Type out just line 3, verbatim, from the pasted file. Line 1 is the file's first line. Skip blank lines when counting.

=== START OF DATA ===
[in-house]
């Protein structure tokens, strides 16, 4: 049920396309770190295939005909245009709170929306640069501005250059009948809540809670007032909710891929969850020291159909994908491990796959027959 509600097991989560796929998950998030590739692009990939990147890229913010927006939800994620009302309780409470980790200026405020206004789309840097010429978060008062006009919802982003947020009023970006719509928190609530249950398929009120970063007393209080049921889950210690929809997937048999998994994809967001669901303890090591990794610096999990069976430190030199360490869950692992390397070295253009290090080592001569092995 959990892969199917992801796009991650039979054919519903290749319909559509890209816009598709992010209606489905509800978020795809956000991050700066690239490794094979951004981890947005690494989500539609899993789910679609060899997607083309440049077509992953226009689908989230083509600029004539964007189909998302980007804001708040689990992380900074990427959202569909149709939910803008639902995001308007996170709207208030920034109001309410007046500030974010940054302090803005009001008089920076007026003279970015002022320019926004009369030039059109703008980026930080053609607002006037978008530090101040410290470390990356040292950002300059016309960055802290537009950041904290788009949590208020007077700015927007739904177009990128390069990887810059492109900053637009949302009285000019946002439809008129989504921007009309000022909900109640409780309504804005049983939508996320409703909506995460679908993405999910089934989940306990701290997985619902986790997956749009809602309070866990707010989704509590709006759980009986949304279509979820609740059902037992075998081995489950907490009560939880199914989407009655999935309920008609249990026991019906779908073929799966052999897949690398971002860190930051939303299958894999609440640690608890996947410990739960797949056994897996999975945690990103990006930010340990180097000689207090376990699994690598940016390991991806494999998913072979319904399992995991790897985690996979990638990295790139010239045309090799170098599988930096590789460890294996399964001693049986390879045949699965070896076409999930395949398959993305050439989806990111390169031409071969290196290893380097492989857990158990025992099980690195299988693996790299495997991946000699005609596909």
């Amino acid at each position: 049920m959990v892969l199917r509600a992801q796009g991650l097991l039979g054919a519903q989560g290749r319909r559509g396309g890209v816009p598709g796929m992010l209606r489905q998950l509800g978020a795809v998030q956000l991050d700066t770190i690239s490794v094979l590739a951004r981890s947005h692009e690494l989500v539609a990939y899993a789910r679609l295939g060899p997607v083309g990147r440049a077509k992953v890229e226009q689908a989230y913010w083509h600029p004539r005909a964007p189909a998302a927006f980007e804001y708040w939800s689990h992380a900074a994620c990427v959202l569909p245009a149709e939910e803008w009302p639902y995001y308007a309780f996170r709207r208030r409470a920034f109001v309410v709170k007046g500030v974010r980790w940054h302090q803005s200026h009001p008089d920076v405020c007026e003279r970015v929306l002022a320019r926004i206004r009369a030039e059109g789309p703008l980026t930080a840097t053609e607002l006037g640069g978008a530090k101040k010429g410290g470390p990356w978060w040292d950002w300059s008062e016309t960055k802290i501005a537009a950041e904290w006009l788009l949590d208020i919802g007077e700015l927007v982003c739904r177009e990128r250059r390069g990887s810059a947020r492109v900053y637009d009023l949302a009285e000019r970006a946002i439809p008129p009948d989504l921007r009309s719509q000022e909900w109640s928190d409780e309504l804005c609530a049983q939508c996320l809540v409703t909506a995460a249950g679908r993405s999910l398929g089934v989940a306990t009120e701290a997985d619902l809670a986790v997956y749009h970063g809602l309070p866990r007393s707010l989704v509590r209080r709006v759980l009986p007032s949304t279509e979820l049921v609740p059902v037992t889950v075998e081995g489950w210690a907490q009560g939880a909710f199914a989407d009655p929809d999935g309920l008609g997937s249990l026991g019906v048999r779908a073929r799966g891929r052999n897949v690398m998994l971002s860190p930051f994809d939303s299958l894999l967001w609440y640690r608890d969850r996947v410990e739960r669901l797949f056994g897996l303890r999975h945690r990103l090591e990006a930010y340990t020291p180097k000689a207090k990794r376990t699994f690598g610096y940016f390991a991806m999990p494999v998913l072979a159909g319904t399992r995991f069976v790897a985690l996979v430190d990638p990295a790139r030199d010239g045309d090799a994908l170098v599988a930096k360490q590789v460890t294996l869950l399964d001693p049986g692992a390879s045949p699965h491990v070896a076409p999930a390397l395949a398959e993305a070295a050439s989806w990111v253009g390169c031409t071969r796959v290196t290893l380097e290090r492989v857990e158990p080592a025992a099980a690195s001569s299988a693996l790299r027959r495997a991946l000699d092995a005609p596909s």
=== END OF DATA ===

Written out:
């Amino acid at each position: 049920m959990v892969l199917r509600a992801q796009g991650l097991l039979g054919a519903q989560g290749r319909r559509g396309g890209v816009p598709g796929m992010l209606r489905q998950l509800g978020a795809v998030q956000l991050d700066t770190i690239s490794v094979l590739a951004r981890s947005h692009e690494l989500v539609a990939y899993a789910r679609l295939g060899p997607v083309g990147r440049a077509k992953v890229e226009q689908a989230y913010w083509h600029p004539r005909a964007p189909a998302a927006f980007e804001y708040w939800s689990h992380a900074a994620c990427v959202l569909p245009a149709e939910e803008w009302p639902y995001y308007a309780f996170r709207r208030r409470a920034f109001v309410v709170k007046g500030v974010r980790w940054h302090q803005s200026h009001p008089d920076v405020c007026e003279r970015v929306l002022a320019r926004i206004r009369a030039e059109g789309p703008l980026t930080a840097t053609e607002l006037g640069g978008a530090k101040k010429g410290g470390p990356w978060w040292d950002w300059s008062e016309t960055k802290i501005a537009a950041e904290w006009l788009l949590d208020i919802g007077e700015l927007v982003c739904r177009e990128r250059r390069g990887s810059a947020r492109v900053y637009d009023l949302a009285e000019r970006a946002i439809p008129p009948d989504l921007r009309s719509q000022e909900w109640s928190d409780e309504l804005c609530a049983q939508c996320l809540v409703t909506a995460a249950g679908r993405s999910l398929g089934v989940a306990t009120e701290a997985d619902l809670a986790v997956y749009h970063g809602l309070p866990r007393s707010l989704v509590r209080r709006v759980l009986p007032s949304t279509e979820l049921v609740p059902v037992t889950v075998e081995g489950w210690a907490q009560g939880a909710f199914a989407d009655p929809d999935g309920l008609g997937s249990l026991g019906v048999r779908a073929r799966g891929r052999n897949v690398m998994l971002s860190p930051f994809d939303s299958l894999l967001w609440y640690r608890d969850r996947v410990e739960r669901l797949f056994g897996l303890r999975h945690r990103l090591e990006a930010y340990t020291p180097k000689a207090k990794r376990t699994f690598g610096y940016f390991a991806m999990p494999v998913l072979a159909g319904t399992r995991f069976v790897a985690l996979v430190d990638p990295a790139r030199d010239g045309d090799a994908l170098v599988a930096k360490q590789v460890t294996l869950l399964d001693p049986g692992a390879s045949p699965h491990v070896a076409p999930a390397l395949a398959e993305a070295a050439s989806w990111v253009g390169c031409t071969r796959v290196t290893l380097e290090r492989v857990e158990p080592a025992a099980a690195s001569s299988a693996l790299r027959r495997a991946l000699d092995a005609p596909s």